Alcohol use among very early adolescents in Vietnam : What difference does parental migration make?
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Little is known about the patterns of alcohol use among adolescents and the transmission of alcohol use behaviors from parents to children, including the passage into responsible and problem drinking, in the developing world. The following paper uses primary data from the Child Health and Migrant Parents in South-East Asia (CHAMPSEA) project for older children aged 9, 10 and 11 to examine the prevalence (16.2 %) and correlates of alcohol use initiation including parental migration status, caregiving arrangements and exposure to environmental alcohol use (family and friends) in Vietnam. Contrary to expectation, there is no observed migrant ‘deficit’. There is some indication that early adolescents in the care of their grandparents are less likely to have a history of experimentation with alcohol use, although it is fully attenuated after controlling for other factors. Peer use is the most powerful explanatory measure of early adolescent drinking, with early adolescents more than five times as likely to have ever drunk alcohol if their friends drink also, and as expected, there is a strong child gender difference with girls much less likely to have a history of alcohol use.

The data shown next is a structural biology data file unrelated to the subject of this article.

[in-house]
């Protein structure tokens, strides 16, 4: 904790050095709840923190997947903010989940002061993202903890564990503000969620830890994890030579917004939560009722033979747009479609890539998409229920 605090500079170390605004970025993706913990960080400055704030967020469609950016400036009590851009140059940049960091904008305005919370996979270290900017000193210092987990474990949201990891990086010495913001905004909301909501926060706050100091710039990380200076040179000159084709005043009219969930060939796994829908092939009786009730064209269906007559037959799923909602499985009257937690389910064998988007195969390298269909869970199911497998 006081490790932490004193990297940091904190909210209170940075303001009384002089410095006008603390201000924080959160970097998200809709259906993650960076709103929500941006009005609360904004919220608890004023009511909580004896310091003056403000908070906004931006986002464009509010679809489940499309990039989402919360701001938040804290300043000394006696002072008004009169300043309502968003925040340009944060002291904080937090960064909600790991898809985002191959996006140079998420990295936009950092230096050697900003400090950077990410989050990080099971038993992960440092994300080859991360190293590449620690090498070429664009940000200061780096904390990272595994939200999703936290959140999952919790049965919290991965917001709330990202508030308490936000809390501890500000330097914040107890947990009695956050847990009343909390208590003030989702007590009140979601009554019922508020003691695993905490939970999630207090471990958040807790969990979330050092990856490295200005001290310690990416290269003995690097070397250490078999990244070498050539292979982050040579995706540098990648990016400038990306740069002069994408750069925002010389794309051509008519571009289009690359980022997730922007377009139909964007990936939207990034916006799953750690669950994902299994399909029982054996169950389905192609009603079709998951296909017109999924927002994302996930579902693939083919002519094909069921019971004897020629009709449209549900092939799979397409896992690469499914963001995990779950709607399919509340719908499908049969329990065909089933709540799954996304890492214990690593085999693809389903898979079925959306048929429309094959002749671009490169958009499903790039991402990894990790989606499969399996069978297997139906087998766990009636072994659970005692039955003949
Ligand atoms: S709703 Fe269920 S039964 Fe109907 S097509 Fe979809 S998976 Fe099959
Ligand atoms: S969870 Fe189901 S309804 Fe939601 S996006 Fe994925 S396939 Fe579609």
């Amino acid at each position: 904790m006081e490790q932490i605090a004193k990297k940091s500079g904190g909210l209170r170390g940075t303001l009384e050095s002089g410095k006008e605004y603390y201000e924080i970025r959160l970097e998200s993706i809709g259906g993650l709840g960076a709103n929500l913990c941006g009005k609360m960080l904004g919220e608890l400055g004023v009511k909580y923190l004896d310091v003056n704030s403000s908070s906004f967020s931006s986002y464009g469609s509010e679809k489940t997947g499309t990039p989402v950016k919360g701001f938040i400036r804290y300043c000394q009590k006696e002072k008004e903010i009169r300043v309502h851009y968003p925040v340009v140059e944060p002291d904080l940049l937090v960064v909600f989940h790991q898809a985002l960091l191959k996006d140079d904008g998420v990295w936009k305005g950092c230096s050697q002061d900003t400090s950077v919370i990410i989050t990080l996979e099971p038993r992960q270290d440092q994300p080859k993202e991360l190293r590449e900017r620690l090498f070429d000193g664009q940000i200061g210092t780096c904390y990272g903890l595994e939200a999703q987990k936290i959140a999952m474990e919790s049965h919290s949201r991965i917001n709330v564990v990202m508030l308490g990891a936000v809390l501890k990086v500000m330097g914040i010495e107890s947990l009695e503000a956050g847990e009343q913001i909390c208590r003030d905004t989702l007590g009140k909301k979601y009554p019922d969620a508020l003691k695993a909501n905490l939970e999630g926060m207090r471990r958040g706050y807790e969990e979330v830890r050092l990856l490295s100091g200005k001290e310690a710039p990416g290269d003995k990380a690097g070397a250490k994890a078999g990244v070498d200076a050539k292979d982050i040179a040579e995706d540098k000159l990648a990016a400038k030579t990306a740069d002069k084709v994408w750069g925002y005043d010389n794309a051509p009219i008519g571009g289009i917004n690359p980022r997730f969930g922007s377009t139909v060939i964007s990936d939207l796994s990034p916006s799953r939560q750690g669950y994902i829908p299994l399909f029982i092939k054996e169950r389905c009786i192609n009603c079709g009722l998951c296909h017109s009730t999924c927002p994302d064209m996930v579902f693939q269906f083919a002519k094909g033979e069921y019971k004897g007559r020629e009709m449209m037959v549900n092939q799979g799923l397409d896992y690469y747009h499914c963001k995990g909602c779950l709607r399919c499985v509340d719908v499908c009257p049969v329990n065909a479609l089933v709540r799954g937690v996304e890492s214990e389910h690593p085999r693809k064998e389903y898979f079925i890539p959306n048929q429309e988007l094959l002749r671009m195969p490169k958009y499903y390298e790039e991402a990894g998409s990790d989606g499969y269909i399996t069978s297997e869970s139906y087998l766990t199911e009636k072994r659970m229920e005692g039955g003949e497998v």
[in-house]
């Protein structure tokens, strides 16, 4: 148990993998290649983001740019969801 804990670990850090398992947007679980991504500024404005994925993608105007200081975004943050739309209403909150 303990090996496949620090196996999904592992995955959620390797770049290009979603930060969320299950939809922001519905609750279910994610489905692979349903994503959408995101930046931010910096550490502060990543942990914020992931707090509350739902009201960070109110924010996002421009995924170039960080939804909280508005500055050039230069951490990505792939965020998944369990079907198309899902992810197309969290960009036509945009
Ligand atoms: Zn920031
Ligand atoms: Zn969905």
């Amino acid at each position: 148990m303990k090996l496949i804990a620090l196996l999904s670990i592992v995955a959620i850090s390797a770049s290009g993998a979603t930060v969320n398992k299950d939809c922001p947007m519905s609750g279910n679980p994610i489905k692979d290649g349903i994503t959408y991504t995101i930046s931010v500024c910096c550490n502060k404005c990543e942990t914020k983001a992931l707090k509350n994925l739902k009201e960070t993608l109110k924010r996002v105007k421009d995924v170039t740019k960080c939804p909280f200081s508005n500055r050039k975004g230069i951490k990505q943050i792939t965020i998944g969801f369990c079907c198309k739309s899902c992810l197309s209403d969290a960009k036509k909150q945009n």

Graham , E , Jordan , L P & Vinh , N D 2013 , ' Alcohol use among very early adolescents in Vietnam : What difference does parental migration make? ' , Asian and Pacific Migration Journal , vol. 22 , no. 3 , pp. 401-419 .
Asian and Pacific Migration Journal
Copyright © 2013 Asian and Pacific Migration Journal, published by Scalabrini Migration Center. This article is deposited by permission of the publisher.
DescriptionThis article is part of a special issue which represents findings from a major research project investigating health and migrant parents in South-East Asia (CHAMPSEA). This research was funded by the Wellcome Trust [GR079946/B/06/Z and GR079946/Z/06/Z].
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